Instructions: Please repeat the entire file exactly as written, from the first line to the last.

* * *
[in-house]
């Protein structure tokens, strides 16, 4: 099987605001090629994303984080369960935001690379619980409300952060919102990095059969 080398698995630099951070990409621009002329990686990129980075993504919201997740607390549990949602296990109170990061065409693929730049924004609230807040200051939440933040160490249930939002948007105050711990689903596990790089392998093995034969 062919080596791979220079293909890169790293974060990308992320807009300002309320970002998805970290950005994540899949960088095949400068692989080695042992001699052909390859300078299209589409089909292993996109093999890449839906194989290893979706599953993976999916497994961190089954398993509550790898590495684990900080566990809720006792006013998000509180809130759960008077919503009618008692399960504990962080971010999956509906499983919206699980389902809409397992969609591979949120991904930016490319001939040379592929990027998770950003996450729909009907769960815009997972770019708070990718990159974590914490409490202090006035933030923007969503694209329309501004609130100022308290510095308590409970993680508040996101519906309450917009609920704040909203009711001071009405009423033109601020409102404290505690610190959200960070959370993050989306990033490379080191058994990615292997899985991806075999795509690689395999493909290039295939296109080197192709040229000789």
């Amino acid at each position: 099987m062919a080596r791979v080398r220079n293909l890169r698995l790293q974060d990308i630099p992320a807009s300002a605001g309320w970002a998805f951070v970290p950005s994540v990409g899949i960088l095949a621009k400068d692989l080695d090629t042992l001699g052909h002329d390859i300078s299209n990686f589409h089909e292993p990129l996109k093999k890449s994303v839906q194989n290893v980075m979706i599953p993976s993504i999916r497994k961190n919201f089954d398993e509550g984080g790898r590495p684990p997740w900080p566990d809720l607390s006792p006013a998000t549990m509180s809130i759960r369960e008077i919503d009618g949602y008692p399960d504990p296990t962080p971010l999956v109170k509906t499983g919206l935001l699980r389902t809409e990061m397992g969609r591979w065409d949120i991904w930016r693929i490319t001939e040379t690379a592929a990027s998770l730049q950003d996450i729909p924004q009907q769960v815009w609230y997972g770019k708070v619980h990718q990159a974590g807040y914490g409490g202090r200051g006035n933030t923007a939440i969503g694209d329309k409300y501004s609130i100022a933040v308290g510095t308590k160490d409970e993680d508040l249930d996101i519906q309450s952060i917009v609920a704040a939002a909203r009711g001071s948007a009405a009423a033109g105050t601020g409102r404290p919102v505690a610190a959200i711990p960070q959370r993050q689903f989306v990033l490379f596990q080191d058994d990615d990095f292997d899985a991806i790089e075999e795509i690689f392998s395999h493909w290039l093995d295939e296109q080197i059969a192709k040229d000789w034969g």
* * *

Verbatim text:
[in-house]
């Protein structure tokens, strides 16, 4: 099987605001090629994303984080369960935001690379619980409300952060919102990095059969 080398698995630099951070990409621009002329990686990129980075993504919201997740607390549990949602296990109170990061065409693929730049924004609230807040200051939440933040160490249930939002948007105050711990689903596990790089392998093995034969 062919080596791979220079293909890169790293974060990308992320807009300002309320970002998805970290950005994540899949960088095949400068692989080695042992001699052909390859300078299209589409089909292993996109093999890449839906194989290893979706599953993976999916497994961190089954398993509550790898590495684990900080566990809720006792006013998000509180809130759960008077919503009618008692399960504990962080971010999956509906499983919206699980389902809409397992969609591979949120991904930016490319001939040379592929990027998770950003996450729909009907769960815009997972770019708070990718990159974590914490409490202090006035933030923007969503694209329309501004609130100022308290510095308590409970993680508040996101519906309450917009609920704040909203009711001071009405009423033109601020409102404290505690610190959200960070959370993050989306990033490379080191058994990615292997899985991806075999795509690689395999493909290039295939296109080197192709040229000789």
């Amino acid at each position: 099987m062919a080596r791979v080398r220079n293909l890169r698995l790293q974060d990308i630099p992320a807009s300002a605001g309320w970002a998805f951070v970290p950005s994540v990409g899949i960088l095949a621009k400068d692989l080695d090629t042992l001699g052909h002329d390859i300078s299209n990686f589409h089909e292993p990129l996109k093999k890449s994303v839906q194989n290893v980075m979706i599953p993976s993504i999916r497994k961190n919201f089954d398993e509550g984080g790898r590495p684990p997740w900080p566990d809720l607390s006792p006013a998000t549990m509180s809130i759960r369960e008077i919503d009618g949602y008692p399960d504990p296990t962080p971010l999956v109170k509906t499983g919206l935001l699980r389902t809409e990061m397992g969609r591979w065409d949120i991904w930016r693929i490319t001939e040379t690379a592929a990027s998770l730049q950003d996450i729909p924004q009907q769960v815009w609230y997972g770019k708070v619980h990718q990159a974590g807040y914490g409490g202090r200051g006035n933030t923007a939440i969503g694209d329309k409300y501004s609130i100022a933040v308290g510095t308590k160490d409970e993680d508040l249930d996101i519906q309450s952060i917009v609920a704040a939002a909203r009711g001071s948007a009405a009423a033109g105050t601020g409102r404290p919102v505690a610190a959200i711990p960070q959370r993050q689903f989306v990033l490379f596990q080191d058994d990615d990095f292997d899985a991806i790089e075999e795509i690689f392998s395999h493909w290039l093995d295939e296109q080197i059969a192709k040229d000789w034969g």